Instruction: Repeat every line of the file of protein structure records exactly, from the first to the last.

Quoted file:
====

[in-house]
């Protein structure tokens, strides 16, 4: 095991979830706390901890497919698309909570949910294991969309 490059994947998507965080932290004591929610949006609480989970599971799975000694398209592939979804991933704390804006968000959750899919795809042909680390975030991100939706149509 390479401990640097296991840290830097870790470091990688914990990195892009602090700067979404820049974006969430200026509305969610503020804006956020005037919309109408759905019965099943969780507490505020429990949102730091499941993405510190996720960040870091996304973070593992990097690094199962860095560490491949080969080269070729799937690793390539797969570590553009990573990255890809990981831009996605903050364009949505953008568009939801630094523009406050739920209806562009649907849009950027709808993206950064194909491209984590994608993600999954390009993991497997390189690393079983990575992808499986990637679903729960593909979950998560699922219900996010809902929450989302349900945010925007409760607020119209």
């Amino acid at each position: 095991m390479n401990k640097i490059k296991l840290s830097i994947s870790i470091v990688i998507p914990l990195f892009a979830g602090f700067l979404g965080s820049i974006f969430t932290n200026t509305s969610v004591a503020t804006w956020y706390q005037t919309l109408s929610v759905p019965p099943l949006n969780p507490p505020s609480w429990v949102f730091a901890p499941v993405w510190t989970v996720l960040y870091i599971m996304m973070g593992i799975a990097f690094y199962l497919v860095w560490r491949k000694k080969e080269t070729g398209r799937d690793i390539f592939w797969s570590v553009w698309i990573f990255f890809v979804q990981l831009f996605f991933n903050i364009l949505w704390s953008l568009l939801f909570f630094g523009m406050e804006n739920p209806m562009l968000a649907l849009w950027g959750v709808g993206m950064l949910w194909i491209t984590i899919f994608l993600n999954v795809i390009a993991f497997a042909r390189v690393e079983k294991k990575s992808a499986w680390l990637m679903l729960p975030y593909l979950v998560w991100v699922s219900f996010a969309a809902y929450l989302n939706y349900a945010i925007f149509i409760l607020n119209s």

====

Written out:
[in-house]
């Protein structure tokens, strides 16, 4: 095991979830706390901890497919698309909570949910294991969309 490059994947998507965080932290004591929610949006609480989970599971799975000694398209592939979804991933704390804006968000959750899919795809042909680390975030991100939706149509 390479401990640097296991840290830097870790470091990688914990990195892009602090700067979404820049974006969430200026509305969610503020804006956020005037919309109408759905019965099943969780507490505020429990949102730091499941993405510190996720960040870091996304973070593992990097690094199962860095560490491949080969080269070729799937690793390539797969570590553009990573990255890809990981831009996605903050364009949505953008568009939801630094523009406050739920209806562009649907849009950027709808993206950064194909491209984590994608993600999954390009993991497997390189690393079983990575992808499986990637679903729960593909979950998560699922219900996010809902929450989302349900945010925007409760607020119209």
């Amino acid at each position: 095991m390479n401990k640097i490059k296991l840290s830097i994947s870790i470091v990688i998507p914990l990195f892009a979830g602090f700067l979404g965080s820049i974006f969430t932290n200026t509305s969610v004591a503020t804006w956020y706390q005037t919309l109408s929610v759905p019965p099943l949006n969780p507490p505020s609480w429990v949102f730091a901890p499941v993405w510190t989970v996720l960040y870091i599971m996304m973070g593992i799975a990097f690094y199962l497919v860095w560490r491949k000694k080969e080269t070729g398209r799937d690793i390539f592939w797969s570590v553009w698309i990573f990255f890809v979804q990981l831009f996605f991933n903050i364009l949505w704390s953008l568009l939801f909570f630094g523009m406050e804006n739920p209806m562009l968000a649907l849009w950027g959750v709808g993206m950064l949910w194909i491209t984590i899919f994608l993600n999954v795809i390009a993991f497997a042909r390189v690393e079983k294991k990575s992808a499986w680390l990637m679903l729960p975030y593909l979950v998560w991100v699922s219900f996010a969309a809902y929450l989302n939706y349900a945010i925007f149509i409760l607020n119209s």